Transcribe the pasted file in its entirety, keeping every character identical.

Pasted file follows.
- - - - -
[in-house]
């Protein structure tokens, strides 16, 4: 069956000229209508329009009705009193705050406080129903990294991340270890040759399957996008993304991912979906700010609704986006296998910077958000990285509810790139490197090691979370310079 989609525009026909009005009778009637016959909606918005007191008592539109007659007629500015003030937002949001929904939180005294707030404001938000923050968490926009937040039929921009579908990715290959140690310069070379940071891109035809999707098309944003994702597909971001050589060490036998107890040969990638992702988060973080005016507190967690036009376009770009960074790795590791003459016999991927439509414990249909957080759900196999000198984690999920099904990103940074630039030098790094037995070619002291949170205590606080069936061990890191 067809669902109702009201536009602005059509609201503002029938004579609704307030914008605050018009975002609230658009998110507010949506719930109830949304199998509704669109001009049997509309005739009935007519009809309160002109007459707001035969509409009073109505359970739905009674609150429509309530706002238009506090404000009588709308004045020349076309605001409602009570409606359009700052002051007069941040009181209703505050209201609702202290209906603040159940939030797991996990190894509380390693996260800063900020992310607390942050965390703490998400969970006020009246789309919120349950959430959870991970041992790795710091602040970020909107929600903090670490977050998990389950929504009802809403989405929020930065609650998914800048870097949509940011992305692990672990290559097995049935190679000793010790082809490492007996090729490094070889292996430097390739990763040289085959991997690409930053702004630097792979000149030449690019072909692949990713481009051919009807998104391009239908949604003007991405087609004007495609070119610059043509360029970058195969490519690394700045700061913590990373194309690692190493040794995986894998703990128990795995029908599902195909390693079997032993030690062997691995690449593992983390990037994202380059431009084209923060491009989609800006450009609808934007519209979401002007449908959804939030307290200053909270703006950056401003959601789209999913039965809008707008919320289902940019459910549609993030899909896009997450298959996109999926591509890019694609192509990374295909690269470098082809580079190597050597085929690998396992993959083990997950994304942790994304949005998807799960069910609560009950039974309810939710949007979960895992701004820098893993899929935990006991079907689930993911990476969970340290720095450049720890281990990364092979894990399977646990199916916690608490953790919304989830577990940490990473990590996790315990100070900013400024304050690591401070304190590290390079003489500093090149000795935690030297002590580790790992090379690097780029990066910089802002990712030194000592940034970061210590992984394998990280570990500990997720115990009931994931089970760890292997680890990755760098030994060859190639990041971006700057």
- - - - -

[in-house]
């Protein structure tokens, strides 16, 4: 069956000229209508329009009705009193705050406080129903990294991340270890040759399957996008993304991912979906700010609704986006296998910077958000990285509810790139490197090691979370310079 989609525009026909009005009778009637016959909606918005007191008592539109007659007629500015003030937002949001929904939180005294707030404001938000923050968490926009937040039929921009579908990715290959140690310069070379940071891109035809999707098309944003994702597909971001050589060490036998107890040969990638992702988060973080005016507190967690036009376009770009960074790795590791003459016999991927439509414990249909957080759900196999000198984690999920099904990103940074630039030098790094037995070619002291949170205590606080069936061990890191 067809669902109702009201536009602005059509609201503002029938004579609704307030914008605050018009975002609230658009998110507010949506719930109830949304199998509704669109001009049997509309005739009935007519009809309160002109007459707001035969509409009073109505359970739905009674609150429509309530706002238009506090404000009588709308004045020349076309605001409602009570409606359009700052002051007069941040009181209703505050209201609702202290209906603040159940939030797991996990190894509380390693996260800063900020992310607390942050965390703490998400969970006020009246789309919120349950959430959870991970041992790795710091602040970020909107929600903090670490977050998990389950929504009802809403989405929020930065609650998914800048870097949509940011992305692990672990290559097995049935190679000793010790082809490492007996090729490094070889292996430097390739990763040289085959991997690409930053702004630097792979000149030449690019072909692949990713481009051919009807998104391009239908949604003007991405087609004007495609070119610059043509360029970058195969490519690394700045700061913590990373194309690692190493040794995986894998703990128990795995029908599902195909390693079997032993030690062997691995690449593992983390990037994202380059431009084209923060491009989609800006450009609808934007519209979401002007449908959804939030307290200053909270703006950056401003959601789209999913039965809008707008919320289902940019459910549609993030899909896009997450298959996109999926591509890019694609192509990374295909690269470098082809580079190597050597085929690998396992993959083990997950994304942790994304949005998807799960069910609560009950039974309810939710949007979960895992701004820098893993899929935990006991079907689930993911990476969970340290720095450049720890281990990364092979894990399977646990199916916690608490953790919304989830577990940490990473990590996790315990100070900013400024304050690591401070304190590290390079003489500093090149000795935690030297002590580790790992090379690097780029990066910089802002990712030194000592940034970061210590992984394998990280570990500990997720115990009931994931089970760890292997680890990755760098030994060859190639990041971006700057």